I'm trying to find a strong 40 hole tubular rim. I've even looked for tandem rims but no luck. (I did buy a 40 hole rim only to have a 48 shipped to me and that 48 was a very light weight track rim). I'd like to use tubulars for small scale touring as well
Anybody have any specific rim they'd recommend? And a source for such a rim???

Supposedly one can order Velocity Major Tom's with a 40 hole drilling but I've been waiting over 6 months on my special order. First it was their next production run in Feb, then July. Still no word. I don't know if the delay is COVID related or what. Maybe if I had more desperate need and bothered them more I would have them? The only other option I've found is ordering wood rims from Italy.

ThermionicScott 08-06-21 09:49 AM


Originally Posted by Classtime (Post 22173391)
I just went to the Mavic site and it seems that they no
longer make tubular rims. I built wheels with these and they do crazy single track stuff without needing truing. https://ciclicorsa.com/shop/ambrosio...s-tubular-rim/

No more Open Pro T? https://www.mavic.com/en-us/open-pro-t-j24100.html

I see a few European shops still have a few...

CV-6 08-06-21 10:40 AM

S Works Hell of the North tubulars on eBay


If you are wanting to dip your toes into the waters of upper end tubulars, this could be your chance. This is the second time through for these with no bid first time around. I am well stocked else I would not be sharing.

Classtime 08-06-21 02:02 PM


Originally Posted by ThermionicScott (Post 22173489)
No more Open Pro T? https://www.mavic.com/en-us/open-pro-t-j24100.html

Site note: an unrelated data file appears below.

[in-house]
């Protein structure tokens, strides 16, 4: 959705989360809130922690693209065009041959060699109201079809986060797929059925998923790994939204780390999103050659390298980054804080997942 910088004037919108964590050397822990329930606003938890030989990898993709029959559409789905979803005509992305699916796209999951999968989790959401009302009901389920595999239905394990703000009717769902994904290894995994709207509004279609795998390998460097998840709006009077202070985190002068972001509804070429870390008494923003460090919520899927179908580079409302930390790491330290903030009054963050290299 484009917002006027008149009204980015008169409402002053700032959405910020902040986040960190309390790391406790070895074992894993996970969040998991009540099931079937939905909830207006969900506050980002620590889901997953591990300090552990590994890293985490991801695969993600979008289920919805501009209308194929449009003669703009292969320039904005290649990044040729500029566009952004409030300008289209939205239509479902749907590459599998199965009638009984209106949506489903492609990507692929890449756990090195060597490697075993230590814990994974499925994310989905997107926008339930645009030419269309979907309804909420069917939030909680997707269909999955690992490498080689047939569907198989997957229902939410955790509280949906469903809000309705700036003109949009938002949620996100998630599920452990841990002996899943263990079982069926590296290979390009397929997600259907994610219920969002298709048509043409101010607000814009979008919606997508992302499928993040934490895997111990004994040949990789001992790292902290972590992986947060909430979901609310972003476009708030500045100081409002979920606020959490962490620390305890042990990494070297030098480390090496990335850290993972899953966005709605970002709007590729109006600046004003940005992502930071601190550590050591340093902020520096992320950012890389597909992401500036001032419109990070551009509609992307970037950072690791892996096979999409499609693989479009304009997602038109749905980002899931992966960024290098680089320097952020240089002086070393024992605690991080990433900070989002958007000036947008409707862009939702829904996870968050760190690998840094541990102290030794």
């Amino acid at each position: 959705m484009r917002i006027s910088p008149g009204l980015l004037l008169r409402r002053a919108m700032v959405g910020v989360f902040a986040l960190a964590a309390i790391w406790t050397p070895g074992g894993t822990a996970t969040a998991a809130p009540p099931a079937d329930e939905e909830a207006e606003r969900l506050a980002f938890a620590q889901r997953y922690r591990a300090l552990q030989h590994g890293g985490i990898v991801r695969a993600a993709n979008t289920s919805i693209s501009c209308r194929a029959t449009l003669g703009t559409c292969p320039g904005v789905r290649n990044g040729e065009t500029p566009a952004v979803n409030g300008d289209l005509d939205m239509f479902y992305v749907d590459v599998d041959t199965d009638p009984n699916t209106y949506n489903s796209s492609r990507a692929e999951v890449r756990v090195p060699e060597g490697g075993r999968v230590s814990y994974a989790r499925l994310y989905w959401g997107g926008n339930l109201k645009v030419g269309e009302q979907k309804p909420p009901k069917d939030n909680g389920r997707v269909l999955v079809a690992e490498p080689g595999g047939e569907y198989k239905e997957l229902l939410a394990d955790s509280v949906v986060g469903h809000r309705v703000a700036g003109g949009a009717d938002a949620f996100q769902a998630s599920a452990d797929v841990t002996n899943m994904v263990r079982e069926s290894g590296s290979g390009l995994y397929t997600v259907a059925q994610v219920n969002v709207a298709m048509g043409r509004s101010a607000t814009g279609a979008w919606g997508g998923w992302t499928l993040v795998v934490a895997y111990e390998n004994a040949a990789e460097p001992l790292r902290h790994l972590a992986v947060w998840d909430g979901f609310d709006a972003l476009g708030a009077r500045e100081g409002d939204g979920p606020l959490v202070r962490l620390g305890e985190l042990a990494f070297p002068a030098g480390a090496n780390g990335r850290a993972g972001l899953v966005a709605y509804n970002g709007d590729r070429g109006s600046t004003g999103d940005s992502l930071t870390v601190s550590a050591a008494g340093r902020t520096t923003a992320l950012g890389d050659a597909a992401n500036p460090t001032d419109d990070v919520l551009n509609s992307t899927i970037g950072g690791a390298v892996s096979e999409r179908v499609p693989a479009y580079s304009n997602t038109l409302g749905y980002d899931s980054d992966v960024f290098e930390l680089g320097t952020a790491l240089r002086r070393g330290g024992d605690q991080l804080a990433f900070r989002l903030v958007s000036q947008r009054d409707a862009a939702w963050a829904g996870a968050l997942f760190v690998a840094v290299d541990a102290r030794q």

I see a few European shops still have a few...

Their product page lists only clincher and tubeless. If i was to get new old stock mavics, i'd look for GP 4.

DiabloScott 08-06-21 03:27 PM


Originally Posted by WGB (Post 22173147)
DiabloScott Link??

I agree $150 a piece is high but since there is a very very limited marked seller might be open to offers...

It was eBay, but now gone... last one sold yesterday... coincidence or was it you?
This listing has ended.

I just intended to find a brand that made 40h tubular rims because I've hardly seen any, thinking you could search on Nisi Campione del Mondo 40 hole tubular and see if you could find them anywhere.

You might try some professional wheel builder sites and just ask them if they can get such a rim for you.



Originally Posted by JohnnyAce
Where do they fall in the hierarchy of tubulars?

Giros were the low end of the Continental lineup for quite a while, probably a little better than Vittory Rally. Probably just fine, but more likely to be lumpy than Sprinters.

squirtdad 08-06-21 06:34 PM


Originally Posted by WGB (Post 22172868)
Help me as I am not having fun riding clinchers!!!

I have been riding with tubulars and being a big lad, I kept having to get them trued Any bump and spokes would loosen and back they'd go. Ye local wheel builder said my rims (Nisi) were too light and that I needed a more rigid wheel. To that end I have acquired a 40 hole rear hub and a 36 hole front hub for the next build.